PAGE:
|Lemon Queen Perennial Sunflower|
About this time last year I bought two small pots of Lemon Queen, a perennial Sunflower chosen because it was said to be particularly attractive to bees.
The soil was still warm so, I planted them in the back of the garden straight away.
Then came one of the coldest winter in decades. When the snow melted this was what was left...
|January 2011 - dead|
I though they were well and truly killed off by the cold. But by April there were signs of a recovery.
|April 2011 - new shoots|
By May they were still not big enough to see behind the alliums.
But by August they had reached the top of the obelisk
|August 2011- plenty of flowers for the bees|
They still have masses of flowers in September and yesterday (when I took these photos) they were still being visited by some large bumblebees and lots of solitary bees.
Bees still finding plenty of flowers
The honey bees seem to be keener on the pink sedums you can see to the left of the picture.
When the sun shines on them, they light up. But, unlike annual sunflowers, they don't seem to follow the sun. It has been pest free, with no aphids or other nasties. It is a great addition to a garden, which is why it earned an RHS Award of Garden Merit (AGM)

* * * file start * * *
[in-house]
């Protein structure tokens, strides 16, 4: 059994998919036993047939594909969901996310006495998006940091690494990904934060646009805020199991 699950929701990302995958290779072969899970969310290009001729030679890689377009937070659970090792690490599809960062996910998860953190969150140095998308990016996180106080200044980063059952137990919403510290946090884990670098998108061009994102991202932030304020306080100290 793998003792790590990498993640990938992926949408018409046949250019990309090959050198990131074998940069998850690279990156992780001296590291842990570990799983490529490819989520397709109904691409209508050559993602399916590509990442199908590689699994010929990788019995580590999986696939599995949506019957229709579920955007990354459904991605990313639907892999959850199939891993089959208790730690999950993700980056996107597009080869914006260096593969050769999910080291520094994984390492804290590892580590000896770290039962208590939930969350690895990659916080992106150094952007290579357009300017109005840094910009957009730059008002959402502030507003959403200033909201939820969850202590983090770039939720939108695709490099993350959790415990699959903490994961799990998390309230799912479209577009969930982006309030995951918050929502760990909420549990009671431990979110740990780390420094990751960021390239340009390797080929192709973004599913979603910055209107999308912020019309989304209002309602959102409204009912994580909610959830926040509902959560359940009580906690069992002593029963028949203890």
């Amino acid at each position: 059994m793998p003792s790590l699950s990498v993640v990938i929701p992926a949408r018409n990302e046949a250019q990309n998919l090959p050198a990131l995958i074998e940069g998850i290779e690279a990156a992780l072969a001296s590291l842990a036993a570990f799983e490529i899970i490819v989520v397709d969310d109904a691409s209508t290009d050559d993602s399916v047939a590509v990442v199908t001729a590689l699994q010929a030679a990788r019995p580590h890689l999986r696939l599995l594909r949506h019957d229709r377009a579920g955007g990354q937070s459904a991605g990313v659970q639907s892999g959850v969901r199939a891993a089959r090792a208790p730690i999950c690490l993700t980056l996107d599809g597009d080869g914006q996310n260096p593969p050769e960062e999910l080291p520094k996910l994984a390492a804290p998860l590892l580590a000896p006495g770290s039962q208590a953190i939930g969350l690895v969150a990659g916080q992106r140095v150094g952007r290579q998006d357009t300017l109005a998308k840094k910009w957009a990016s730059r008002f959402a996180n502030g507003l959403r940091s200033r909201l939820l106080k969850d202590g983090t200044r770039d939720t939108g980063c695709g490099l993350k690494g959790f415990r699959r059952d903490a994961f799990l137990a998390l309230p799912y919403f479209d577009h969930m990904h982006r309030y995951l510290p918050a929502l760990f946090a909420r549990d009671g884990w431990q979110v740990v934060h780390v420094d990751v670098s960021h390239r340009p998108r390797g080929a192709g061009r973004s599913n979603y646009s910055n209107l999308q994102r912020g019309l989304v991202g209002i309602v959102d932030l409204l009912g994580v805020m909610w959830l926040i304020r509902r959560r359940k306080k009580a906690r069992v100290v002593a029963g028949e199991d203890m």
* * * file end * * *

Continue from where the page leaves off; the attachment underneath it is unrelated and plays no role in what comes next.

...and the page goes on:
As you can see from the pictures there are a lot of flowers, so it can get a little top heavy. You may need to stake them if there are high winds or heavy rain that would cause them to flop over. Other than that there isn't much to do. I haven't even dead headed them (mainly because it isn't easy for me to get at them without treading on my other plants.
|One Lemon Queen produces hundreds of flowers|
I've taken some cuttings for next year and will plant out a sunflower hedge on the allotment. I'm going to grow flowers on the allotment to harvest cut flowers for the house. That way I can get extra mileage from these lovely flowers both inside and out.